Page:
AOC plans bill to boost top individual tax rate to 59%

Democratic Representatives Alexandria Ocasio-Cortez and Jan Schakowsky are working on legislation that would nearly double the top individual U.S. tax rate to 59 percent on the highest incomes.

The bill, which is still being drafted, also would increase capital gains rates to equalize them with income taxes and move to a so-called mark-to-market system. That would require individuals to pay taxes annually on the appreciation of their investments, real estate and business holdings.

The bill corrects “the most glaring injustice” of the tax code: That investors pay lower taxes than nurses and electricians, Schakowsky, an Illinois Democrat, said Friday.

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Representative Alexandria Ocasio-Cortez, a Democrat from New York, listens during a House Financial Services Committee hearing.

The legislation, which is slated to be introduced in January, would mark a significant tax increase, particularly for high-income earners and those who earn their money from investments. The current top rate is 37 percent and the long-term capital gains rate is 23.8 percent, including a levy to fund the Affordable Care Act.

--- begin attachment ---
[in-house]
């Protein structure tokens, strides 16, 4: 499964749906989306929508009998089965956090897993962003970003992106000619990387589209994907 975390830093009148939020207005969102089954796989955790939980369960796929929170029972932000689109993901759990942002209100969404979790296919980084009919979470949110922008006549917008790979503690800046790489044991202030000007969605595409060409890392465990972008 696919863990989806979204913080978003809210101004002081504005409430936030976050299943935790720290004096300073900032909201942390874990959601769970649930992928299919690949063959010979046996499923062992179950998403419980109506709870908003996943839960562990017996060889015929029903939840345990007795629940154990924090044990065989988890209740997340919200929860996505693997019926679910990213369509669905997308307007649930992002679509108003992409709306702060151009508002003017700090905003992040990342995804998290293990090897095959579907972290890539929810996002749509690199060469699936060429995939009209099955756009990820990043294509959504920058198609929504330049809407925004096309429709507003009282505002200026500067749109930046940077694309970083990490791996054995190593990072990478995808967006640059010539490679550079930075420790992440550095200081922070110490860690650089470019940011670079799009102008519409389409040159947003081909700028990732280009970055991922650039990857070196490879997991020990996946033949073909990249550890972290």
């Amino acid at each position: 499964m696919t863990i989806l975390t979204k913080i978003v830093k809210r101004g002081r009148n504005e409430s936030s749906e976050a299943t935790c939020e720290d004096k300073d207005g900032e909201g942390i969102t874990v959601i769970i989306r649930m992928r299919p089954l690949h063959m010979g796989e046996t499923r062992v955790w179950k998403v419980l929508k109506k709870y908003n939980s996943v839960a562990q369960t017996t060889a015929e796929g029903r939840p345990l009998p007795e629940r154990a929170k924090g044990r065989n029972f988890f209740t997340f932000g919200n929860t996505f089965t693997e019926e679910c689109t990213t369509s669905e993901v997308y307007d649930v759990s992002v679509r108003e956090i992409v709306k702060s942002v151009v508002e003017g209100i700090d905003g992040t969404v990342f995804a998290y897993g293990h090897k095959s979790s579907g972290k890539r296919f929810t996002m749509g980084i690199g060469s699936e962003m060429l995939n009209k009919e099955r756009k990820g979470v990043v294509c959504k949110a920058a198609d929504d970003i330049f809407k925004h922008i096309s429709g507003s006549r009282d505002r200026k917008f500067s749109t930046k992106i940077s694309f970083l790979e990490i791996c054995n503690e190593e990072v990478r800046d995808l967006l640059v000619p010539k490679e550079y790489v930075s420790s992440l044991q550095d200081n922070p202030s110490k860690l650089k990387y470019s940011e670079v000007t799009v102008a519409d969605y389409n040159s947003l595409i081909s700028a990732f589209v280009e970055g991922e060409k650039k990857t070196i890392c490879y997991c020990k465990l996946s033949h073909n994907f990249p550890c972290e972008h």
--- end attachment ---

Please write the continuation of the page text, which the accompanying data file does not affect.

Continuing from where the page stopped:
Ocasio-Cortez of New York in January called for a significant increase in the top individual rate, suggesting that those making $10 million or more should pay a 70 percent tax rate. The 59 percent income-tax rate, combined with federal payroll levies and state and local taxes, means that top earners would be paying around 70 percent, Schakowsky said at an Urban-Brookings Tax Policy Center event in Washington.

The plan would raise about $2 trillion over a decade “or maybe even more,” she said.

The legislation adds to the trove of tax ideas that Democrats are preparing if they should sweep the House, Senate and White House in the 2020 elections. They are considering large tax increases that could fund expanded social services, including health care, renewable energy investments and education.

Earlier this month, Representative Don Beyer of Virginia, along with Senator Chris Van Hollen of Maryland, introduced a 10 percent surtax on wages and capital gains income topping $2 million. Senator Ron Wyden of Oregon, the top Democrat on the Senate Finance Committee, is also finalizing a mark-to-market plan — also in the Ocasio-Cortez and Schakowsky bill — that would tax investments annually, rather than when they’re sold.

“We need to send a vision to people of what equity in taxation can actually look like,” Schakowsky said. “It’s really important to put them down in legislation and then we can discuss the differences and fight over them.”

Laura Davison
Bloomberg News